5 Key Items to Add to Your Landscape That Will Bring Color and Life to a Dreary Wisconsin Winter

If you are like many of us, you dread the thought of winter. You hate the idea of a cold, lifeless, colorless, and dreary day. Well, even though winter is dreadful; especially where I am from in Milwaukee Wisconsin, there are still a few landscaping tips that you can use to bring a little life and color to your winter. hollywoodfoodstyling

1) Landscape with Pine and Spruce Trees, nothing will liven up a winter landscape like a hillside lined with Eastern White Pines, or the refreshing color of a healthy Colorado Blue Spruce. Used in the right areas, such as planting on berms or on hill sides, these trees will bring privacy and interest to you r home and give you the feeling that you are up north, in a cabin tucked away in the in the woods. palosverdeslifestyle

2) Don’t forget about Broadleaf Evergreen Shrubs. They can do wond ers to bring a little life to your winter flower beds. Unfortunately, there are not a lot of broadleaf evergreens that will survive the Wisconsin winters. But a few of the broadleaf evergreen shrubs and plants that will survive are some select strains of hollies, rhodendrums, boxwood, barberry, and winter creeper. Keep in mind that boxwood and rhodendrums are especially sensitive to strong chilling winter winds.

3) Even though you might have lost the colorful leaves, consider the color of the fruit left behind. Many berry producing trees will hold onto their fruit until the mid winter, bringing color to your landscape and food for the wildlife. Crabapples are especially good for this; they have a small bright red crab apple that will normally stay on the tree until mid winter. Hollies are another shrub that will also produce a bright red berry. Mountain Ash is another tree that produces a bright berry and will feed many birds, but the berries can be a bit of a mess, so it is not recommended to plant over a patio or driveway. The Mountain Ash is not susceptible to the Emerald Ash Borer, but does have its own problems with certain diseases, but a beautiful tree none the less. For more info Please visit these site:-  https://www.stephenfrazee.com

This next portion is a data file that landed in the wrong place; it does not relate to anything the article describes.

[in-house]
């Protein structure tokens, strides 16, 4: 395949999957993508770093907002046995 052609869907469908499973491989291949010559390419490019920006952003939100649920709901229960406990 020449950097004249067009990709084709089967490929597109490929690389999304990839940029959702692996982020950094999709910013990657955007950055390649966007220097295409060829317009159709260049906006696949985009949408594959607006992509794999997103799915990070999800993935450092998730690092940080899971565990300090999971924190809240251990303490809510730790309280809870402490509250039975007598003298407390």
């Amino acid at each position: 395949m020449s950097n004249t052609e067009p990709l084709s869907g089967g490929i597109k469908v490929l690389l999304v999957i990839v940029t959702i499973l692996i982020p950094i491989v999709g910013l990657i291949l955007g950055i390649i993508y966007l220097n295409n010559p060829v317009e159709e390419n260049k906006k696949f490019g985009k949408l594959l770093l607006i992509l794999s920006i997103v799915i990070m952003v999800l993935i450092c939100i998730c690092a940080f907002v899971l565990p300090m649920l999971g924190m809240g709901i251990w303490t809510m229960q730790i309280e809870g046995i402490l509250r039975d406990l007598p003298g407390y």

4) Choose trees with interesting bark. This can do wonders to add a little interest to your dreary winter landscape. Choose trees that have interesting ex-foliating bark; such as River Birch, China Snow Lilac, and Paper Bark Maple Trees.

5) Consider the color of the bark. While brown can be boring for a winter landscape, you can add color with shrubs and trees with bright red bark. Some options are Coral Bark Japanese Maple Trees, Salix Flame Willows, and Red Twig Dogwoods.



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